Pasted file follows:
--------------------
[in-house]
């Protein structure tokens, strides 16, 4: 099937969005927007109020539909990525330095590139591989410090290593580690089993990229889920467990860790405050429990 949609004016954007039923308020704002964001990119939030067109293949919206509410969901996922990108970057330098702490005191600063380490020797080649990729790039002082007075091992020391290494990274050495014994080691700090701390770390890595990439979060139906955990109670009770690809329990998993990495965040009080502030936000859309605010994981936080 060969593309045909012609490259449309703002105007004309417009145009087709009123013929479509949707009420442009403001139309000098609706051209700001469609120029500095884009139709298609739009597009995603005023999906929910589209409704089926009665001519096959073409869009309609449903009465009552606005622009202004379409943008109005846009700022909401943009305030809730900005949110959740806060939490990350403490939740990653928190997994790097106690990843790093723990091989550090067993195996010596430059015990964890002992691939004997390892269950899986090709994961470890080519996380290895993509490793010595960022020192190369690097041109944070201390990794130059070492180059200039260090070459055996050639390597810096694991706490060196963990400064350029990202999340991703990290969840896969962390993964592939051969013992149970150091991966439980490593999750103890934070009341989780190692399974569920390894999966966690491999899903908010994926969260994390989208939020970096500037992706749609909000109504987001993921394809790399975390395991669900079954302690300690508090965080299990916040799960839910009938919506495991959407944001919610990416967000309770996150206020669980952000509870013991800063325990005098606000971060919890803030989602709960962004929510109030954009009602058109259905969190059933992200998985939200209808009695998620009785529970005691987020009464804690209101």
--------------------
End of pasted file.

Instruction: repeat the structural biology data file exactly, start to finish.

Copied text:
[in-house]
């Protein structure tokens, strides 16, 4: 099937969005927007109020539909990525330095590139591989410090290593580690089993990229889920467990860790405050429990 949609004016954007039923308020704002964001990119939030067109293949919206509410969901996922990108970057330098702490005191600063380490020797080649990729790039002082007075091992020391290494990274050495014994080691700090701390770390890595990439979060139906955990109670009770690809329990998993990495965040009080502030936000859309605010994981936080 060969593309045909012609490259449309703002105007004309417009145009087709009123013929479509949707009420442009403001139309000098609706051209700001469609120029500095884009139709298609739009597009995603005023999906929910589209409704089926009665001519096959073409869009309609449903009465009552606005622009202004379409943008109005846009700022909401943009305030809730900005949110959740806060939490990350403490939740990653928190997994790097106690990843790093723990091989550090067993195996010596430059015990964890002992691939004997390892269950899986090709994961470890080519996380290895993509490793010595960022020192190369690097041109944070201390990794130059070492180059200039260090070459055996050639390597810096694991706490060196963990400064350029990202999340991703990290969840896969962390993964592939051969013992149970150091991966439980490593999750103890934070009341989780190692399974569920390894999966966690491999899903908010994926969260994390989208939020970096500037992706749609909000109504987001993921394809790399975390395991669900079954302690300690508090965080299990916040799960839910009938919506495991959407944001919610990416967000309770996150206020669980952000509870013991800063325990005098606000971060919890803030989602709960962004929510109030954009009602058109259905969190059933992200998985939200209808009695998620009785529970005691987020009464804690209101």